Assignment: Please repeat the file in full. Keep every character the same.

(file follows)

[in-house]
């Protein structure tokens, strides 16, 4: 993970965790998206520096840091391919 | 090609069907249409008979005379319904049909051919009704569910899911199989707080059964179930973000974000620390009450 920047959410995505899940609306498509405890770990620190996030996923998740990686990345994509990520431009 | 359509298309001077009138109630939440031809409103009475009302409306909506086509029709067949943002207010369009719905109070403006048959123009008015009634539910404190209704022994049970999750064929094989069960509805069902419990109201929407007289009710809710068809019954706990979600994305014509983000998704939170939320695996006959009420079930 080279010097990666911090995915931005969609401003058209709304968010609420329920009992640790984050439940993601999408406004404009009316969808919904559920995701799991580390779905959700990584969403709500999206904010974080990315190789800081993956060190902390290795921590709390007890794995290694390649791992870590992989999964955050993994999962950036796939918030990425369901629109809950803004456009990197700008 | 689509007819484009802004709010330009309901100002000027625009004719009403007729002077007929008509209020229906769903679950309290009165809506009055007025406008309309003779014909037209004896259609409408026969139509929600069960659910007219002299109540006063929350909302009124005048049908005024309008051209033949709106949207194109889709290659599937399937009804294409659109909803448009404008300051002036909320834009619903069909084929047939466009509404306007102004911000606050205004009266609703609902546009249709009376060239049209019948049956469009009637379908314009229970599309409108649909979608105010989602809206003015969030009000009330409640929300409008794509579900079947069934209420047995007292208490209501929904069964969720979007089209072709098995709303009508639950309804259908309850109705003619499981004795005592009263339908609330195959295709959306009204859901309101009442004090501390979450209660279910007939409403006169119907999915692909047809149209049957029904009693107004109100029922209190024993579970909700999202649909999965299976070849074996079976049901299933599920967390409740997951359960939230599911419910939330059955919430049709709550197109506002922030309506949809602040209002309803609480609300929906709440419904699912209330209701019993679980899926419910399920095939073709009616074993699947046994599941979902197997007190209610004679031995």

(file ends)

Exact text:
[in-house]
């Protein structure tokens, strides 16, 4: 993970965790998206520096840091391919 | 090609069907249409008979005379319904049909051919009704569910899911199989707080059964179930973000974000620390009450 920047959410995505899940609306498509405890770990620190996030996923998740990686990345994509990520431009 | 359509298309001077009138109630939440031809409103009475009302409306909506086509029709067949943002207010369009719905109070403006048959123009008015009634539910404190209704022994049970999750064929094989069960509805069902419990109201929407007289009710809710068809019954706990979600994305014509983000998704939170939320695996006959009420079930 080279010097990666911090995915931005969609401003058209709304968010609420329920009992640790984050439940993601999408406004404009009316969808919904559920995701799991580390779905959700990584969403709500999206904010974080990315190789800081993956060190902390290795921590709390007890794995290694390649791992870590992989999964955050993994999962950036796939918030990425369901629109809950803004456009990197700008 | 689509007819484009802004709010330009309901100002000027625009004719009403007729002077007929008509209020229906769903679950309290009165809506009055007025406008309309003779014909037209004896259609409408026969139509929600069960659910007219002299109540006063929350909302009124005048049908005024309008051209033949709106949207194109889709290659599937399937009804294409659109909803448009404008300051002036909320834009619903069909084929047939466009509404306007102004911000606050205004009266609703609902546009249709009376060239049209019948049956469009009637379908314009229970599309409108649909979608105010989602809206003015969030009000009330409640929300409008794509579900079947069934209420047995007292208490209501929904069964969720979007089209072709098995709303009508639950309804259908309850109705003619499981004795005592009263339908609330195959295709959306009204859901309101009442004090501390979450209660279910007939409403006169119907999915692909047809149209049957029904009693107004109100029922209190024993579970909700999202649909999965299976070849074996079976049901299933599920967390409740997951359960939230599911419910939330059955919430049709709550197109506002922030309506949809602040209002309803609480609300929906709440419904699912209330209701019993679980899926419910399920095939073709009616074993699947046994599941979902197997007190209610004679031995």